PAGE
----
Otago Polytechnic

Cyber Safety

The word security on the screen with a mouse pointerThe internet - your go to for group chats, study guides, and where to find a good coffee.

If 2020 taught us anything, it's that we are more digitally connected than ever.

From studies to work, we all rely on staying connected online. Your laptop, desktop, mobile device, iPad, watches... they all have one thing in common - sharing substantial data about you and your habits.

Cyber-attacks are becoming more common, due to this we must put an emphasis on cyber safety.

Believe it or not your data and personal information is as valuable as gold to attackers.

 

We encourage all our learners and staff to increase their resilience online.

By following these 4 tips from the updated 2020 Privacy Act we can keep ourselves safe online, protect our privacy and avoid cybercrime in this digitally switched on day and age.

 

 

1. Only hold private information in approved systems. Not places like Google, or Survey Monkey.

You may save a minute by storing your usernames and passwords on your computer for easy log in, or ensuring your device automatically fills out full names, addresses and phone numbers in the required fields.

Whether we like it or not, this can lead to a huge security breach.

Personal information is like gold - Hold it and protect it.

Do not store your private info in unapproved systems (Google, Survey Monkey, AliExpress, Facebook)

 

 

2. Only disclose private information to others if you are certain they are operating under the requirements of NZ privacy laws.

 

Share your info with care, know who you're talking to and who to trust.

  • Bank details, EFTPOS pins, CVC numbers - Stop and think before you share your private information.
  • Facebook Marketplace/Trade Me – Think before you tell a seller your delivery address, especially when purchasing OP branded uniforms.
  • Ecommerce sites - Read reviews or search up forums and blogs on the site to be certain they are not a scam.

Avoid sending private info via email or over the phone as you may not know who is on the other end of the screen, or what they may do with your information.

Before sharing any personal info with others, you must be certain that they are trustworthy and operating under the requirements of NZ privacy laws

 

 

3. Only keep private information if you have a clear and legitimate intention of using it

 

Information hoarding is a real thing.

The most common scenario of this is when you store all your passwords, pins and personal info in a list in the notes app on your phone, sitting somewhere on your computer, or written down on a sticky note.

This info can be left sitting there unprotected for months, even years. Unless you intend on using private info immediately, with clear and legitimate reasons, do not keep it.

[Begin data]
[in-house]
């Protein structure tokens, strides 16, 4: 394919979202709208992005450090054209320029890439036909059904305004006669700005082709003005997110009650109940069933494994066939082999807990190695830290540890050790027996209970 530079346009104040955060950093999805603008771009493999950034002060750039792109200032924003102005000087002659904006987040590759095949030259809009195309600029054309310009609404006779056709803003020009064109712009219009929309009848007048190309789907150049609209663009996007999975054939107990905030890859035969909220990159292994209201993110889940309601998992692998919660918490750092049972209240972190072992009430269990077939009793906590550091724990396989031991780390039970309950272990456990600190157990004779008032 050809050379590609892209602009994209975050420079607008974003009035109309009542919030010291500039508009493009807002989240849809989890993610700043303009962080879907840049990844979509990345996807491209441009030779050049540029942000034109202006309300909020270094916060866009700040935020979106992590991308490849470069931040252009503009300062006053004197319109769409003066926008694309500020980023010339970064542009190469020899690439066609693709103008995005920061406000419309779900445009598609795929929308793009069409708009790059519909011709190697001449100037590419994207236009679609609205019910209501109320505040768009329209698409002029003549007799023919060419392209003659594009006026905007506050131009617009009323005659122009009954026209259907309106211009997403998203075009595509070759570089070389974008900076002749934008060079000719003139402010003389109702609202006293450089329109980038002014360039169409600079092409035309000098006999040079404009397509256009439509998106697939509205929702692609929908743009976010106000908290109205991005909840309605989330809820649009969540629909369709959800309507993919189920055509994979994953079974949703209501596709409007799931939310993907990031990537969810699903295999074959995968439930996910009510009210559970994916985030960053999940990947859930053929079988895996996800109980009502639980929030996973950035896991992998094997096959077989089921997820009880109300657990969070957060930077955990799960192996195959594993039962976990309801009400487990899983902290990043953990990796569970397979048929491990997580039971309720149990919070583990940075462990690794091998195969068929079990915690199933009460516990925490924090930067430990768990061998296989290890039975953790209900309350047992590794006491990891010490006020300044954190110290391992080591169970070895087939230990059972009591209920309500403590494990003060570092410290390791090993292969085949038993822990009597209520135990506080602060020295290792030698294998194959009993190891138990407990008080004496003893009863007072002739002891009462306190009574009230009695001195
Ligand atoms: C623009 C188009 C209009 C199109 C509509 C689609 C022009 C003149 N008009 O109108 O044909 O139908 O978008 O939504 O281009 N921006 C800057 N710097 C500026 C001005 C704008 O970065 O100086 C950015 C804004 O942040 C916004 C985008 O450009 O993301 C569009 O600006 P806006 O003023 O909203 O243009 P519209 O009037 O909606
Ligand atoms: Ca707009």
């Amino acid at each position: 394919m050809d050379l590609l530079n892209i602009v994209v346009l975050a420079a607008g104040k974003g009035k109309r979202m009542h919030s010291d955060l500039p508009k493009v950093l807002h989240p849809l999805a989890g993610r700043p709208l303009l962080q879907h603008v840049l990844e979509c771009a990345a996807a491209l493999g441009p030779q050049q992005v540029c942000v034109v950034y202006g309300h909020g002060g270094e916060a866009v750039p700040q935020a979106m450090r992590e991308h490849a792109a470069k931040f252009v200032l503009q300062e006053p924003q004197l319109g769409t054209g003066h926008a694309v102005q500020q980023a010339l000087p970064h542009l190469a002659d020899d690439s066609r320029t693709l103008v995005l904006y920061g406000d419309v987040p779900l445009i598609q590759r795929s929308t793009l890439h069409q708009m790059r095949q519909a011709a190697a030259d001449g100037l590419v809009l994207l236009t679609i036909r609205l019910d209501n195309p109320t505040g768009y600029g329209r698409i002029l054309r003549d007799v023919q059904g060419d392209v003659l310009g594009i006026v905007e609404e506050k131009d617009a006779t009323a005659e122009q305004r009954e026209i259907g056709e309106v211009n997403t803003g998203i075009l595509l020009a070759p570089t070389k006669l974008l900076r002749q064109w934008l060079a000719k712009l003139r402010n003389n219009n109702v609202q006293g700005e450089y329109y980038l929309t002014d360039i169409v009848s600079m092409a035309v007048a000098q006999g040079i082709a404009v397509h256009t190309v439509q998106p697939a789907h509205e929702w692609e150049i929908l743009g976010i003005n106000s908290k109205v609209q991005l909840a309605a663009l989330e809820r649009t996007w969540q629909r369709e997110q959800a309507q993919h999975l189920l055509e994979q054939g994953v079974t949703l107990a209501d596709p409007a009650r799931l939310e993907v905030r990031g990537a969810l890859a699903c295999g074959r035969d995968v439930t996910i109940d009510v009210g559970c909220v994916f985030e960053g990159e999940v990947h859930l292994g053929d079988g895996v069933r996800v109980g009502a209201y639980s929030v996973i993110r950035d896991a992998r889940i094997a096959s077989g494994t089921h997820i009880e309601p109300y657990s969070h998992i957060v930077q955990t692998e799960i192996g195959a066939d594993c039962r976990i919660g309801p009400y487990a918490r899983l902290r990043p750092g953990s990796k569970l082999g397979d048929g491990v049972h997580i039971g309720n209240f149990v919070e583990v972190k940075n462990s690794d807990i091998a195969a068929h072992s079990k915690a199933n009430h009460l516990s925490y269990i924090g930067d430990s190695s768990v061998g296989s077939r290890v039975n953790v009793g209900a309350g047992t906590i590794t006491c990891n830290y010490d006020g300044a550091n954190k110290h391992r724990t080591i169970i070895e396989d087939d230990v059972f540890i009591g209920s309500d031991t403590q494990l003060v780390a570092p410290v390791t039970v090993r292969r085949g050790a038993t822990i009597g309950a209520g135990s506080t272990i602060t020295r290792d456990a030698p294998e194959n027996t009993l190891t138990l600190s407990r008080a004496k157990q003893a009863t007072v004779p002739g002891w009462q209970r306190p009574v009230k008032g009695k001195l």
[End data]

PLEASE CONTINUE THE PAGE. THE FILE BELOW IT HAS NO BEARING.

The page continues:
Hoarding private information will make you more vulnerable to cyber-attacks.

 

 

4. If there is a privacy breach, Otago Polytechnic must notify The Office of the Privacy Commissioner

 

Report, Report, REPORT

Following The 2020 Privacy Act, If there is a privacy breach that is believed to have caused (or is likely to cause) serious harm, Otago Polytechnic will need to notify The Office of the Privacy Commissioner and affected individuals as soon as possible.

It becomes the organisations responsibility to notify breaches, not the individual.

 

It is notable that not all breaches must be reported. "The threshold for a notifiable breach is 'serious harm' (The Privacy Act, 2020).

The act recommends considering aspects like the sensitivity of the information lost, actions taken to reduce the risk of harm, the nature of the harm that could arise, and any other relevant matters. 

So, if you see something suspicious in your emails, student, or staff hub, follow your gut and always report it.

 

 

Cyber Safety Best Practices

 

Be careful where, and why you share your personal information

Personal information includes:

  • Email addresses
  • Full names
  • Date of birth
  • Home address
  • Place of employment or where you study
  • Banking details, card numbers, pins, passwords, or security codes
  • Medial information
  • Lifestyle details, interests, activities, and connections

 

Think before you type
What goes online will in fact stay online. Stop and think before you send an email, tweet, or Facebook post.

 

Don’t engage in spam

Keep your emails secure. Spam is and always will be an ongoing issue. When it comes to spam, best practice is to delete the message, do not read, do not click and do not open.

 

Use a secure password

Using a weak, guessable password such as 123456, Password or your name will not protect your personal information.

OP recommends making a passphrase that is at least 16 characters long, with a combination of uppercase, lower case, numbers, and special characters. It is best to have a different password for each online account - use a password manager to keep track of them all like keepass

Most importantly, do not share your password. Ever.

 

Report it

If you want to check an issue, report an issue, or just want some more information, talk to the support services below.

 

Dunedin and Central Campuses
IT Support Service Desks
H Block, level 1, Room H107

Ph: 0800 765 948
email: servicedesk@op.ac.nz

 

Auckland Campus
Level 1, Room 103

Ph: 0800 111 212
email: aicservicedesk@op.ac.nz